Army Women Honored for Their Service

Army Women Honored for Their Service

Women standing side by side holding certificates
Photo by: Mattox Photography

Nine women, including several Association of the U.S. Army members, were inducted into the Army Women’s Foundation Hall of Fame during a March 21 ceremony at the Military Women’s Memorial in Arlington, Virginia.

The AUSA member inductees include retired Lt. Gen. Kathleen Gainey, Maj. Gen. Janeen Birckhead, retired Maj. Gen. Tammy Smith, retired Brig. Gen. Maureen LeBoeuf, retired Brig. Gen. Belinda Pinckney, Chief Warrant Officer 5 Yolondria Dixon-Carter and retired Command Sgt. Maj. Donna Brock.

Also inducted were retired Lt. Col. Patricia Jackson-Kelley and Army veteran Lucy Del Gaudio.

“Women have played vital roles in our Army since the Revolutionary War. Today, this ceremony will honor some of those women,” said Maj. Gen. Hope Rampy, the event’s guest speaker and director of military personnel management in the office of the deputy Army chief of staff, G-1.

Since the 2009 creation of the Army Women’s Foundation Hall of Fame, the awards are presented each March in the Washington, D.C., area, according to the organization’s website. Women who have served in the Army and contributed extraordinary service are eligible for induction.

In accepting the award, Gainey said she wouldn’t change a thing about her military service. “I am so thankful for all of the opportunities the Army gave me,” she said.

“I want to thank the soldiers and the NCOs who taught me how to listen. They taught me the power of giving them a voice. … If officers don’t listen, then we have failed our soldiers and the Army,” Gainey said.

Birckhead, who is the adjutant general of Maryland, said she was accepting the honor on behalf of her fellow sisters in arms. “The only reason we continue to have soldiers, sailors, airmen and Marines is because of women,” she said.

“I am humbled by the remarkable company I now keep,” said Smith, who in 2012 became the first openly LGBT person to attain general or flag officer rank. “The women of my generation broke glass ceilings because of the women before us who cracked that glass a little bit.”

She encouraged women who are still serving to “go after what you want with all your heart.”

Speaking to the other award recipients, LeBoeuf said that she was “proud to be a part of your cohort.”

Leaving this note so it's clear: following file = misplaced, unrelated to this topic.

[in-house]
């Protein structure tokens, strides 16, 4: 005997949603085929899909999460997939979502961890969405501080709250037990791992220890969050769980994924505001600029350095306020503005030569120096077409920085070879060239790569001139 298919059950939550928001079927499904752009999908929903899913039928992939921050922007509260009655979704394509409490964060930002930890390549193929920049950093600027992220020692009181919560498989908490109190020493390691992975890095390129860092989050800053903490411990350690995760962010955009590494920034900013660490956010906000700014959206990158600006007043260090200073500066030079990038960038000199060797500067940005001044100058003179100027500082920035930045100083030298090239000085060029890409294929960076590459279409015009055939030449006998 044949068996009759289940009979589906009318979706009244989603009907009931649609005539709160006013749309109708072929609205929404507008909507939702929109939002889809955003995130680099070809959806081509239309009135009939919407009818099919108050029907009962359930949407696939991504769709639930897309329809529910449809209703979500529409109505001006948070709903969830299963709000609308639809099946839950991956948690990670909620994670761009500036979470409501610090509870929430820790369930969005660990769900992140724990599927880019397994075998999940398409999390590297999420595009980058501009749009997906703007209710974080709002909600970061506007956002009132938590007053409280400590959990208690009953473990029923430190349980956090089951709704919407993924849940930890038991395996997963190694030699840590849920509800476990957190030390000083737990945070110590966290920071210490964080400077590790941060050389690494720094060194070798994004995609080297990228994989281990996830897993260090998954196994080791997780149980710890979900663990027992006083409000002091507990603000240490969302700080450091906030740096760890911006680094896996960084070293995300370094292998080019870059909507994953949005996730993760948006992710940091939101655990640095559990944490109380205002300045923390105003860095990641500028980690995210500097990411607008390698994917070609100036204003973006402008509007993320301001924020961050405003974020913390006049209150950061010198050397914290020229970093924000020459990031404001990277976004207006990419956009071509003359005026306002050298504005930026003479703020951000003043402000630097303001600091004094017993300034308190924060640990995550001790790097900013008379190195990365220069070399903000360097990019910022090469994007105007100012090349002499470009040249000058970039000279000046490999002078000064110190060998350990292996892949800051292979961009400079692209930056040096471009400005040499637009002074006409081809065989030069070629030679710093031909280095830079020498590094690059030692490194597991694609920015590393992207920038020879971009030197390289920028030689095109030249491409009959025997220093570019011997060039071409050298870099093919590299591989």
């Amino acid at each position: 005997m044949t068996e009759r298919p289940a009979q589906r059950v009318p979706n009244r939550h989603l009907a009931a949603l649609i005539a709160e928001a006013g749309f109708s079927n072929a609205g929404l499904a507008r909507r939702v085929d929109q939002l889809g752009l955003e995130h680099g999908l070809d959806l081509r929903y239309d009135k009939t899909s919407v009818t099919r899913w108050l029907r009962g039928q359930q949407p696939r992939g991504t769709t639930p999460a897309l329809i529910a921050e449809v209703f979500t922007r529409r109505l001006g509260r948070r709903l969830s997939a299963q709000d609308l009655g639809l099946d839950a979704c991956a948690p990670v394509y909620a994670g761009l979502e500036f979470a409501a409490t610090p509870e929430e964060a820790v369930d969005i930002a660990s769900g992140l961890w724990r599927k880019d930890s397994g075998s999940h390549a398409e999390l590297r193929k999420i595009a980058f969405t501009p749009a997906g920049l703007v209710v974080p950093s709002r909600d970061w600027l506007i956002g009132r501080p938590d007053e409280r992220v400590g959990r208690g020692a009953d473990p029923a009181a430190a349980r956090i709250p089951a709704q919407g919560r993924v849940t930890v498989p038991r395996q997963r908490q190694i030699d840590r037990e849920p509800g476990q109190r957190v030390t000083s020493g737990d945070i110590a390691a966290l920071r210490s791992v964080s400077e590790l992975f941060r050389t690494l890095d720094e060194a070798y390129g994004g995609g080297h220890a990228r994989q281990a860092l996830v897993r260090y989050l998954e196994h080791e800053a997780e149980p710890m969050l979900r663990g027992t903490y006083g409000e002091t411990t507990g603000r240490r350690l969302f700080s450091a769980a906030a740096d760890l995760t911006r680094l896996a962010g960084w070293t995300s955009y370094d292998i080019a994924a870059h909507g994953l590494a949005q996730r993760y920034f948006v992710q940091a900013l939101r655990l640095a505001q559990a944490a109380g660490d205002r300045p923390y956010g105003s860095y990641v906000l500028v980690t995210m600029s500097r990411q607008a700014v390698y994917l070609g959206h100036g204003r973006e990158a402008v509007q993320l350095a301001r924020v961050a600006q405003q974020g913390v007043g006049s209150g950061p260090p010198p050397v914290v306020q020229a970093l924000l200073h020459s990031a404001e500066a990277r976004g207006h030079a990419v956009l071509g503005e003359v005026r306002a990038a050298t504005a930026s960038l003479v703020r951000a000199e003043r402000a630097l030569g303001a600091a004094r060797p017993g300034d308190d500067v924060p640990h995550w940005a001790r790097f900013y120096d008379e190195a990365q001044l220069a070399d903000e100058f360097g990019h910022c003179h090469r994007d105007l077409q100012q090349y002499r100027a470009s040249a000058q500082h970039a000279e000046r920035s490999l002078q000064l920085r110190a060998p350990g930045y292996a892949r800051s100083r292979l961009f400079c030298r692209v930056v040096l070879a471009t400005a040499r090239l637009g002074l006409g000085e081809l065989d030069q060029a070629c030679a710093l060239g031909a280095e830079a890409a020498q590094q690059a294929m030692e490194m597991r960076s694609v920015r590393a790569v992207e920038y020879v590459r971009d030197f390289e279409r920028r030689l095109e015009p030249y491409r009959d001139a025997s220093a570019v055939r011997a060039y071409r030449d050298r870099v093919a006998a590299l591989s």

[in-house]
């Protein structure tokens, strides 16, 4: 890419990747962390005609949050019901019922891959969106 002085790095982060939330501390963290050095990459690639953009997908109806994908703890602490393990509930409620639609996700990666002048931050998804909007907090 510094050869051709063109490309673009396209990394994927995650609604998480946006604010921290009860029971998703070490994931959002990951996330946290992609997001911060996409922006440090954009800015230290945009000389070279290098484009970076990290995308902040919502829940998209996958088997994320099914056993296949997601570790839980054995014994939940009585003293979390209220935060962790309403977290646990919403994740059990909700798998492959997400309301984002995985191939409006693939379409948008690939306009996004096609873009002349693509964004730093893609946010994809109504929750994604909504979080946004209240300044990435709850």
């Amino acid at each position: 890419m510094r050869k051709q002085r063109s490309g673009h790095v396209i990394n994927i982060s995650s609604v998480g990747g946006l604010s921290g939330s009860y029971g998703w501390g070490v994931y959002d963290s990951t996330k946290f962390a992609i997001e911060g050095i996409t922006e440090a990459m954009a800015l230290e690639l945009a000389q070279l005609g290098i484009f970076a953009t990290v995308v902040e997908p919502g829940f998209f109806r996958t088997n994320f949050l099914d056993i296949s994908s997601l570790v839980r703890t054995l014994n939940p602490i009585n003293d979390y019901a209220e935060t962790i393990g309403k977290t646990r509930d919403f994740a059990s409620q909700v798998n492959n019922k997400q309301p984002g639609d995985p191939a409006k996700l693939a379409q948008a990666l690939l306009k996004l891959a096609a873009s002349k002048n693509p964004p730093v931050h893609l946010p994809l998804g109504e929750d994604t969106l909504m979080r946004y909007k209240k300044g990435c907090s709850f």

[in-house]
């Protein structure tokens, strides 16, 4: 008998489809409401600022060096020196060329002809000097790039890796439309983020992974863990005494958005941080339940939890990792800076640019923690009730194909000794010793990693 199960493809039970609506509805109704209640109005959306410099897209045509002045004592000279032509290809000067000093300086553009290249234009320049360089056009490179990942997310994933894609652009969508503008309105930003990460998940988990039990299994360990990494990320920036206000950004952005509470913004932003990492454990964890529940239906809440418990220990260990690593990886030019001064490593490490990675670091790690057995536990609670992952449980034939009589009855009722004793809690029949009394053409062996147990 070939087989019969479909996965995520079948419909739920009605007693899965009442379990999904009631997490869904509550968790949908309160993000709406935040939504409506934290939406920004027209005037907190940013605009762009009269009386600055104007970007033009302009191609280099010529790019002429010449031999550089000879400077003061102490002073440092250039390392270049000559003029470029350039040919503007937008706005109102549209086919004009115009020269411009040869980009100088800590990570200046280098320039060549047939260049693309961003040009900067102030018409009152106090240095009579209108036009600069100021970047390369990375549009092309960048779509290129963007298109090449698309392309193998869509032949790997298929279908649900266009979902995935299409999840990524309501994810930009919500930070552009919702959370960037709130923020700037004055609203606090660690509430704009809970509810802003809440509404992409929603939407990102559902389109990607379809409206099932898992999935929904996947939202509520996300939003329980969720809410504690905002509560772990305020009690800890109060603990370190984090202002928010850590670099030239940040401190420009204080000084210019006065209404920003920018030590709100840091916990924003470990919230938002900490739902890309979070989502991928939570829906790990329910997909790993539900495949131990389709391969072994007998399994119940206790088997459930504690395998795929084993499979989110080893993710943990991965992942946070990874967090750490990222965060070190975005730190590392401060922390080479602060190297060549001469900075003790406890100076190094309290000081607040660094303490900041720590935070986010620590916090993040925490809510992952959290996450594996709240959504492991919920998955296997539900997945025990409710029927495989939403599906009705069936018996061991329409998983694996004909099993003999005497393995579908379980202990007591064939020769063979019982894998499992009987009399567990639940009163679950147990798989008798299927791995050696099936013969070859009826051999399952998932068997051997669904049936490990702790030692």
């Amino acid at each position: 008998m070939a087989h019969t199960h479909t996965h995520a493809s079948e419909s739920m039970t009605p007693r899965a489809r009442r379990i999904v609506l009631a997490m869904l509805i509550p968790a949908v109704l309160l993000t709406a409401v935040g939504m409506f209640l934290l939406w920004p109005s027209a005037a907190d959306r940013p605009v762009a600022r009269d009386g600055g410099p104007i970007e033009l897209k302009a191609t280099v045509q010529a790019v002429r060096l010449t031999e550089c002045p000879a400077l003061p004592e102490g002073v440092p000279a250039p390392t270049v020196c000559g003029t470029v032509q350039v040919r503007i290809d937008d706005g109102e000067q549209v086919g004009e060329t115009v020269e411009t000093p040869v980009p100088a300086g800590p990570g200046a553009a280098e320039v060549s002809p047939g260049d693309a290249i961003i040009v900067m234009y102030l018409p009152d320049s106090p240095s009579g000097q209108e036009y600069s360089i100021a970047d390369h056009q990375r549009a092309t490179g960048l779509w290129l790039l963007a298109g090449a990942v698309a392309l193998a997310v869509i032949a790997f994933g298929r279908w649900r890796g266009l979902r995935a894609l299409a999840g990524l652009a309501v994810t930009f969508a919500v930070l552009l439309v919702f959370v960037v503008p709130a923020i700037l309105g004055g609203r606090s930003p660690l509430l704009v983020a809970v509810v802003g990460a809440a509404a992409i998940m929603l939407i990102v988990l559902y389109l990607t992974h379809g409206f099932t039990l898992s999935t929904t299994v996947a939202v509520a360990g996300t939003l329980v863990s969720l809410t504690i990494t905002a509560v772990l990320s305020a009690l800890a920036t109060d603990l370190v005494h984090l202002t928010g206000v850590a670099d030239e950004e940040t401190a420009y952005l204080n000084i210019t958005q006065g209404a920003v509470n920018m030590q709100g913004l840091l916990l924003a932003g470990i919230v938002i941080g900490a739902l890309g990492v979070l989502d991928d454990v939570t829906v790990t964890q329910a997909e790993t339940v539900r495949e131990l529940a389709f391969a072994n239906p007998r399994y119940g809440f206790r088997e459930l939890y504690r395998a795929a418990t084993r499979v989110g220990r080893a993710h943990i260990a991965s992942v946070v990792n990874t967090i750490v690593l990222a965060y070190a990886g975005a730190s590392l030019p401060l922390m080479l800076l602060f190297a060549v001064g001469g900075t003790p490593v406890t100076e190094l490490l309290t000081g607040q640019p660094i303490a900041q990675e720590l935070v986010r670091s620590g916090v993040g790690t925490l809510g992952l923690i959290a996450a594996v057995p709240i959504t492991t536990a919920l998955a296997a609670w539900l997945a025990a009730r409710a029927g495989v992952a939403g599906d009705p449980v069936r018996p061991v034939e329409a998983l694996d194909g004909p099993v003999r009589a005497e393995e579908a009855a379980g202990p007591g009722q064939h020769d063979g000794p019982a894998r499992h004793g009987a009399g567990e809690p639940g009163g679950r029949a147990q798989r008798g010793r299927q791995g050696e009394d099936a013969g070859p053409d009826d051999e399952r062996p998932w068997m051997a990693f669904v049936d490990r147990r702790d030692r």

This is a moment that matters, she said. “I am humbled to be recognized today … but the reality is, we are powerful and accomplished women. At the end of the day, when we were alone, we were the ones wearing that heavy mantle of leadership.”

“I thank God for all he has done; he continues to do great things, as we’re witnessing here today,” said Pinckney, the first women to attain general officer rank in the Army Finance Corps.

She thanked her colleagues and subordinates during her time in service for their contributions to her career and the Army, saying, “I love being a leader, but I was smart enough to know that my job was to be a resource for those who worked with me and for me.”

Dixon-Carter, the first woman to serve as senior warrant officer adviser to the Army chief of staff, attributed her success to those who came before her. “I am the image of the unseen, the abandoned, the rejected, but I overcame. I am the image of women who were told they couldn’t make it, but they did,” she said.

“I am the image of a soldier who had no clue what she wanted to be, but I was told, ‘In the Army, you can be whatever you want to be,’ ” Dixon-Carter said in accepting the award. “To God I give all the glory; had it not been for him I would not be here today.”

Brock echoed those sentiments. “I’m here because of all the soldiers and civilians who have come before me and who have crossed my path,” she said.

“My mantra is ‘It’s all about people.’ I live it, I breathe it and I believe it,” Brock said, encouraging the audience to “live a good life on purpose, and with a sense of purpose.”

This year’s inductees are part of the Army story, Rampy said. “We draw strength and inspiration from those who came before us,” she said, pointing to milestones such as when the first women entered the regular Army in 1948, and 2016, when women became eligible to serve in every combat role.

“Reflect on the women that have come before you,” Rampy said. “I am proud to serve in an institution where I can be anything I want to be.”

For more on the Class of 2024, click here.